What’s the most annoying spam in the world? If you said referral spam we should be friends. If you have no idea what referral spam is, here’s a quick screencap from the referrals section of a Google Analytics account.
See all those lovely simple-share-buttons.com referrals. That is referral spam and I hate it.
Referral spam comes in three varieties
- Ghost Referrals
- Ghost Referrals never actually visit your site. Basically they found a loophole in the Google Analytics script that when triggered records a web hit to your Analytics account.
- Spammy Crawlers like semalt
- These are actual bots that crawl the web and scoop up data off your site. The organizations that create these bots are on the shady side and don’t typically follow the “rules” of good bot behavior.
- Well behaved bots and crawlers
- These bots crawl the web and follow the “rules”. They are typically from legitimate businesses- Like the Google Bot that crawls all your pages.
Nothing good will come from it
The reason I hate Referral spam is that it will jack up your stats when doing analysis. This typically isn’t an issue when dealing with large sites. But a small site that only gets a few hundred hits a month will make marketing analysis nearly impossible. I need to remove those “hits” from an analytics account so I’m looking at valid numbers.
Some of these referrals could expose you to malware just by visiting the site. It’s cheap xanax cod easy to envision a small business owner getting excited to see a new referral show up in Analytics and follow the link only to have unknowingly been exposed to malware.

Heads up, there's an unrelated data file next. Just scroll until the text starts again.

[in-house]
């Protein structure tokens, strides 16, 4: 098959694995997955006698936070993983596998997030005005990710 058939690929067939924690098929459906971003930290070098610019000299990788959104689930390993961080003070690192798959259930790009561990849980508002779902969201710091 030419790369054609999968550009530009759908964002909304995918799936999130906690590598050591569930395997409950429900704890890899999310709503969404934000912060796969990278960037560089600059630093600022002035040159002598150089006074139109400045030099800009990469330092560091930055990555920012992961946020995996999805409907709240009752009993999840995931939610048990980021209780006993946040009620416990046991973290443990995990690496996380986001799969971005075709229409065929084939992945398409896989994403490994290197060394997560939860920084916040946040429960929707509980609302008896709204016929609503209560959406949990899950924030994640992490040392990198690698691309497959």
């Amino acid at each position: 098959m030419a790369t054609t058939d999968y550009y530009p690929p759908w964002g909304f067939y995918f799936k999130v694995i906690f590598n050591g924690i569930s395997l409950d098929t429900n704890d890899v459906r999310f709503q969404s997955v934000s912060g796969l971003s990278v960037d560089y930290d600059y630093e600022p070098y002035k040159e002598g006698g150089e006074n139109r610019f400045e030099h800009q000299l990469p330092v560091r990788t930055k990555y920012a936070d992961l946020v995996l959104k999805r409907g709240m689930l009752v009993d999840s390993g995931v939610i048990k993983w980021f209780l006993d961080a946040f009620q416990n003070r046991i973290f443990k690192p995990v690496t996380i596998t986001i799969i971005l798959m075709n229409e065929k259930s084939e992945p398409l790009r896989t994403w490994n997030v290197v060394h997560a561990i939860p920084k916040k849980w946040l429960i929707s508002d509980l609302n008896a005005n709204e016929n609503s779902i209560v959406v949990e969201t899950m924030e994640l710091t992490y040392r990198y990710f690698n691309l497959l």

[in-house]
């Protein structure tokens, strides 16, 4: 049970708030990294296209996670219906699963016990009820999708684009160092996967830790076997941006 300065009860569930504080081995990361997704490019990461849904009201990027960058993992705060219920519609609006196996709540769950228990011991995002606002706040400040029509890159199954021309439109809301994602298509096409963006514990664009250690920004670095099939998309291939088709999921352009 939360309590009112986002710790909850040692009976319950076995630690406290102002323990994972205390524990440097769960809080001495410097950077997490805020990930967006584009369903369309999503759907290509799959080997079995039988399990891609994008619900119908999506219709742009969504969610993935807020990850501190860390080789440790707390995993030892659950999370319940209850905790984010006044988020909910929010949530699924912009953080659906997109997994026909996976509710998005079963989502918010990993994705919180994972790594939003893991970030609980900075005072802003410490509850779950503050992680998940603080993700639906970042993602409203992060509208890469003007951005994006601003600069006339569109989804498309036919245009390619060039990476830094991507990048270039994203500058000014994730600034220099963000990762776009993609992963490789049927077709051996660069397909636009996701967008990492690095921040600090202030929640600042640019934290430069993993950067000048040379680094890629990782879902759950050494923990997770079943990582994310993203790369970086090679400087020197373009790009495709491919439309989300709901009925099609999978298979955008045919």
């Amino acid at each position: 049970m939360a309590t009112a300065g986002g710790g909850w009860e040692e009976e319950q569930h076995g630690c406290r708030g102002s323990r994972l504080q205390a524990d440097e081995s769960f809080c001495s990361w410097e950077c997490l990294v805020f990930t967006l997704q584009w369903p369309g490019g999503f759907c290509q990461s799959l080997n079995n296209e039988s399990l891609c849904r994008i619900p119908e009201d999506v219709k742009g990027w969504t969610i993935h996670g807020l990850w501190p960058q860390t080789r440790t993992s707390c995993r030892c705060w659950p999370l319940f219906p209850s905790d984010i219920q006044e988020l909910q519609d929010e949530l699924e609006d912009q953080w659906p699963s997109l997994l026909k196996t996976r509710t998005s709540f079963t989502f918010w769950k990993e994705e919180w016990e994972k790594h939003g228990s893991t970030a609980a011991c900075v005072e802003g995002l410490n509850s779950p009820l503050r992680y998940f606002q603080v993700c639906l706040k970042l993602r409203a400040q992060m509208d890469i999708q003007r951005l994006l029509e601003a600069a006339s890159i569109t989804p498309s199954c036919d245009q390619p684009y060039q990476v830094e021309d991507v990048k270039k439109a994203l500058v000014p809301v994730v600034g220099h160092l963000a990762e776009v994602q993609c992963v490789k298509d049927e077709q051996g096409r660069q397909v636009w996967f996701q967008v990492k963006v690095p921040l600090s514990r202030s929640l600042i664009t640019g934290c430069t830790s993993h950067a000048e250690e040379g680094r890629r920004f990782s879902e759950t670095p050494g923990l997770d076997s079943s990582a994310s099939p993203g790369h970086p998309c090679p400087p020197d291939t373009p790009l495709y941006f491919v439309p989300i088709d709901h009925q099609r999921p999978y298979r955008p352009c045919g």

Having a bunch of bogus crawlers on your site can also use up server resources and bog down your site.
The not so easy fix
Blogs are starting to fill up with ways to filter analytics reports. If referral spam is a problem on your site, it would be worth your time to read a few of these articles.
It would be great if Google Analytics could develop a solution for all of us. But from everything I have been reading that solution won’t be coming anytime soon. A word of advice before you go blowing up your analytics account- always make sure you have an unfiltered view of your stats. Mine typically looks like this:
That way I know I can always go back to the “raw data” and look for discrepancies in my filters.
The best way to filter these bots out is a combination of Analytics filters, blocking bots using an .htaccess file, and filtering out the valid bots from your Analytics. Unfortunately the fix is not easy and you could jack up your site or your stats in the process. So if you’re going to go it on your own have a backup plan in place if things get sideways.